The Austin, Texas-based company is among the hardest hit miners with low Bitcoin prices depressing mining revenue to a record low. Soaring energy costs and more competition among miners have plummeted profit margins. Core Scientific first warned in October that it may have to file for bankruptcy if the company can’t find more funding to repay its debt that amounts to over $1 billion. It had a third-quarter loss of $434 million.
The company held $32 million in cash and 62 Bitcoin as of last month, down from over 8,000 earlier this year. It sold the bulk of its Bitcoin holdings in the second quarter as the token’s prices plunged by over 60% and heat waves across the US sent power costs soaring. That has made it more difficult for the miner to raise additional liquidity from equity sales and debt financing with lenders scaling back and investors exiting the volatile market. The company’s shares have tumbled almost 99% this year to around 16 cents.
Core Scientific anticipates that existing cash resources will be depleted by the end of 2022 or sooner and failed to repay some of its debt in October. It will potentially seek relief under the applicable bankruptcy laws. The insolvency could have a broad impact on the mining industry given the company’s scale.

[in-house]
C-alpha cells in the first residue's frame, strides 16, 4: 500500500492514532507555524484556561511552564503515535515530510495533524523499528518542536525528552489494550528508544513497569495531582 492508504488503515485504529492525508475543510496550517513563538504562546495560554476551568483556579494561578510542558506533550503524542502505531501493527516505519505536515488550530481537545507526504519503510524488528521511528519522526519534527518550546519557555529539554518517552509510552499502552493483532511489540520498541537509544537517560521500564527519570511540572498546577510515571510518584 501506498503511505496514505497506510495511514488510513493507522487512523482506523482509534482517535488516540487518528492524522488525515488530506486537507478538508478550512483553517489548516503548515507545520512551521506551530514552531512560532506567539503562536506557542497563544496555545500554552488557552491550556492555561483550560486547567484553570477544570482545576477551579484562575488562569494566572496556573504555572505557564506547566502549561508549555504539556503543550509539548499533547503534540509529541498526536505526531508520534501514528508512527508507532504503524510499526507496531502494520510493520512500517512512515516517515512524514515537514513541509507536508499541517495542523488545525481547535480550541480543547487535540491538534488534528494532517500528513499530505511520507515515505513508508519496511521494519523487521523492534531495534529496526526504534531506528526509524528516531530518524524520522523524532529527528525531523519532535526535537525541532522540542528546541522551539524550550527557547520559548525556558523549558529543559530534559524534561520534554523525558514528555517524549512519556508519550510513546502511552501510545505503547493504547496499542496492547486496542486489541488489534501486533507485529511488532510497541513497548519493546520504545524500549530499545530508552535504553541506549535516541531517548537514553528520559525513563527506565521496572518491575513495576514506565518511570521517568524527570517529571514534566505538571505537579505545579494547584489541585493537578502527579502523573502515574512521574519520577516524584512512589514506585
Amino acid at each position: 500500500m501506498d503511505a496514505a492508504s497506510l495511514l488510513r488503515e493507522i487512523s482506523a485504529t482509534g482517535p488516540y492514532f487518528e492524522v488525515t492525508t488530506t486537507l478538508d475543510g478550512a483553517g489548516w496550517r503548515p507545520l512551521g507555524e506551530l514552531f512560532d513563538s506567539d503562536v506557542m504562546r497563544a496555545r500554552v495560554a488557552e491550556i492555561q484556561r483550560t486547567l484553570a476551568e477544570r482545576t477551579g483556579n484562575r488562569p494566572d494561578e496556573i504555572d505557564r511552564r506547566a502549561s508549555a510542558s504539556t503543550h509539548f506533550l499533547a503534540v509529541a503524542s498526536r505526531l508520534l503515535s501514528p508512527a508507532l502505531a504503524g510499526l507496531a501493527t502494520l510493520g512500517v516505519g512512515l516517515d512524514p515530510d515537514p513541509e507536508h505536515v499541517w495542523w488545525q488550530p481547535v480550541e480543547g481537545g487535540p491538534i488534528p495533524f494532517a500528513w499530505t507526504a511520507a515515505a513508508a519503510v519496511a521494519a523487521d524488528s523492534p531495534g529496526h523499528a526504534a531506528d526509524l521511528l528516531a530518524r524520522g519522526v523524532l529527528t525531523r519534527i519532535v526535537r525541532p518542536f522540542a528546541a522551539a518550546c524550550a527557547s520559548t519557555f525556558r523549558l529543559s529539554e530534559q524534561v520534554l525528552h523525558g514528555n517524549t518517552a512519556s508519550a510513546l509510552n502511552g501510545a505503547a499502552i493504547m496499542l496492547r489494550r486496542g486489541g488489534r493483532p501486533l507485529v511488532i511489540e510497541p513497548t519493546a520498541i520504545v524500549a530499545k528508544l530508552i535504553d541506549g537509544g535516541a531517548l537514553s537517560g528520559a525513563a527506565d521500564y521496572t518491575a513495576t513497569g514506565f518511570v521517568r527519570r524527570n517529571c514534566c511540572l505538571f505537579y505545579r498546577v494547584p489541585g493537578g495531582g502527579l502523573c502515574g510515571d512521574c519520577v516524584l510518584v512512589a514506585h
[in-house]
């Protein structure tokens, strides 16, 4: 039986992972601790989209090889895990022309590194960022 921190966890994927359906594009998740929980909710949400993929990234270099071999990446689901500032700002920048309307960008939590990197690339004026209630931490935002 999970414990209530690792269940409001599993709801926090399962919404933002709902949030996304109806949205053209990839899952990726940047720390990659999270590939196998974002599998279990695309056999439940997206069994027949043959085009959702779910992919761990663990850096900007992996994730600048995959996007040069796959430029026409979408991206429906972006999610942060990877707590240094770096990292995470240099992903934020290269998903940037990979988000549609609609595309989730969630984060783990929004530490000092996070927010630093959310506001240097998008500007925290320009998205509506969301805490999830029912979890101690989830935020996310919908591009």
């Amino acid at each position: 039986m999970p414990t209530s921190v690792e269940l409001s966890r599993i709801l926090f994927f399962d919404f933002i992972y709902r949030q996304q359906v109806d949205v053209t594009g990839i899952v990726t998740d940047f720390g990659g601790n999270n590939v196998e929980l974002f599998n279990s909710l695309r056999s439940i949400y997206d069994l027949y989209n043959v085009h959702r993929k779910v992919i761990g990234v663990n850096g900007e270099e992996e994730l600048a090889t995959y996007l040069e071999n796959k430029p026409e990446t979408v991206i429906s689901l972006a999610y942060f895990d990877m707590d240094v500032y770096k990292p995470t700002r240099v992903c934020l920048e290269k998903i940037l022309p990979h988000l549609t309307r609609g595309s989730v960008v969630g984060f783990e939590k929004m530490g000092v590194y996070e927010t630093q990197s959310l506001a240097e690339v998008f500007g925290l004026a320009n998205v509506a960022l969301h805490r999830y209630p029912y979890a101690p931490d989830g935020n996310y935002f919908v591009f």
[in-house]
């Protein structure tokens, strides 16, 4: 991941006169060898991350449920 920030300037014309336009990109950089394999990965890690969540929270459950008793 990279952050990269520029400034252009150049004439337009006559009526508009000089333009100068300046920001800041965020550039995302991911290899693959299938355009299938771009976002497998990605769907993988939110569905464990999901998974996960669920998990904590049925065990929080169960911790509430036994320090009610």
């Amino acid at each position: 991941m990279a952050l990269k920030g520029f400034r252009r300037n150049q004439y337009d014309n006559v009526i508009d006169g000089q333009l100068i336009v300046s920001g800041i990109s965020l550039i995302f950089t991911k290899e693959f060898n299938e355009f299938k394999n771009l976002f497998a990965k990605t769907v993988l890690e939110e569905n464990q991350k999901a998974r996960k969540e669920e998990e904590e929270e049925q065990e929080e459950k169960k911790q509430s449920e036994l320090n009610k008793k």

The miner contributes to nearly 10% of the computing power to secure the entire Bitcoin network by validating transaction data and earning rewards in the token. It has 243,000 servers and more than 40% of them are in hosting agreements, where Core Scientific provides data center space and related services to run mining machines for its clients including other large-scale miners that do not have their own hosting sites. Some of the clients have started legal proceedings against Core Scientific this month, alleging the miner failing to make or return payments, according to the company’s third-quarter report.